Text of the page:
In an alternative arrangement each bearing 56 or 58 is replaced by a bearing 80, as shown from one end in FIG. 6, which bears directly against a flat, annular bearing surface at a respective end of the impeller 30. The bearing 80, which is shown removed from the assembly in FIG. 6 in order that its construction may be appreciated more easily, comprises a metal sleeve 82 having a rubber layer 84 on its inside surface and eight equiangularly spaced axial grooves 86 for flow of lubricating mud from one end of the sleeve to the other. In addition eight rubber lands 88 are formed integrally with the layer 84 and are radially positioned so as to be directly offset relative to the grooves 86. The lands 88 extend axially from the end of the sleeve 82 to a level proud of the sleeve 82 where they form eight radially spaced bearing sufaces for bearing against the corresponding bearing surface on the impeller 30.

In another alternative arrangement the stator blades may be curved along their lengths so that the angle at which the blades are canted relative to the mud flow increases as the distance from the impeller decreases.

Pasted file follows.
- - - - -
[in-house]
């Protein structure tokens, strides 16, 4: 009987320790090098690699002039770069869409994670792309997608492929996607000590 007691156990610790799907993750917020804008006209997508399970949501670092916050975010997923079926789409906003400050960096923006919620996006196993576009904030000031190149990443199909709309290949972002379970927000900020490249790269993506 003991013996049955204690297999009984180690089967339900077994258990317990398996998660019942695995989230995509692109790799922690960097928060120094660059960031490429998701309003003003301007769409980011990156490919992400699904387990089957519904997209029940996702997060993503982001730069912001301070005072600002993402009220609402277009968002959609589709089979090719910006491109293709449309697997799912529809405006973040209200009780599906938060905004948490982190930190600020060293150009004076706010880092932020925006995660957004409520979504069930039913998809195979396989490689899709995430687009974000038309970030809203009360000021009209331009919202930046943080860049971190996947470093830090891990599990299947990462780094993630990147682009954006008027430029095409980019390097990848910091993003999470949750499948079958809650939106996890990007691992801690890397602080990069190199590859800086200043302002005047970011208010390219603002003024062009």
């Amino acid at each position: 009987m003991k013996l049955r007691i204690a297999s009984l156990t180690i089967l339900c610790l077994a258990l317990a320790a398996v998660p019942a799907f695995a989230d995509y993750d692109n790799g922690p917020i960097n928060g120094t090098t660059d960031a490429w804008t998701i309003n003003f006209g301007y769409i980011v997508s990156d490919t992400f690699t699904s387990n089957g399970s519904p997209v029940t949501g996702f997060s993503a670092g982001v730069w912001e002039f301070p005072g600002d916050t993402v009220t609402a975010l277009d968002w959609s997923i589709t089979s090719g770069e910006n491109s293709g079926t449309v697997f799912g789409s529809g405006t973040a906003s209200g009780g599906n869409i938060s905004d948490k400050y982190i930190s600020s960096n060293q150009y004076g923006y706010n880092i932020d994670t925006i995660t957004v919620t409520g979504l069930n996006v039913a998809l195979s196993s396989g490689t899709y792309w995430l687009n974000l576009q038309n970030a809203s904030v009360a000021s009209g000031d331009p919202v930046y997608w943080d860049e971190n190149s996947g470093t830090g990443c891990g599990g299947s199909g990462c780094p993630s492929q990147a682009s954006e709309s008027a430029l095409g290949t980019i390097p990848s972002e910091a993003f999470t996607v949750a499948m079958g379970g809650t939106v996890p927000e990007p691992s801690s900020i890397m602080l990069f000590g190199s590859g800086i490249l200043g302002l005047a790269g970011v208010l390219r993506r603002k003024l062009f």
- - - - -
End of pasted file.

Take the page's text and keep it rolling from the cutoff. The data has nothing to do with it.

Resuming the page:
Patent Citations
Cited PatentFiling datePublication dateApplicantTitle
US1878747 *Mar 11, 1929Sep 20, 1932Henry J YoungbloodRotary power driven tool
US2592519 *Nov 8, 1948Apr 8, 1952California Research CorpTurbodrill thrust balancing apparatus
US2800296 *Oct 14, 1954Jul 23, 1957Borg WarnerTurbine
US4245473 *Aug 22, 1977Jan 20, 1981Sandoval Dante JFluid motor
US4265323 *Sep 13, 1979May 5, 1981Christensen, Inc.Direct bit drive for deep drilling tools
GB2082653A * Title not available
GB2087951A * Title not available
GB2123458A * Title not available
SU144438A1 * Title not available
Referenced by
Citing PatentFiling datePublication dateApplicantTitle
US5839508 *Jun 19, 1996Nov 24, 1998Baker Hughes IncorporatedDownhole apparatus for generating electrical power in a well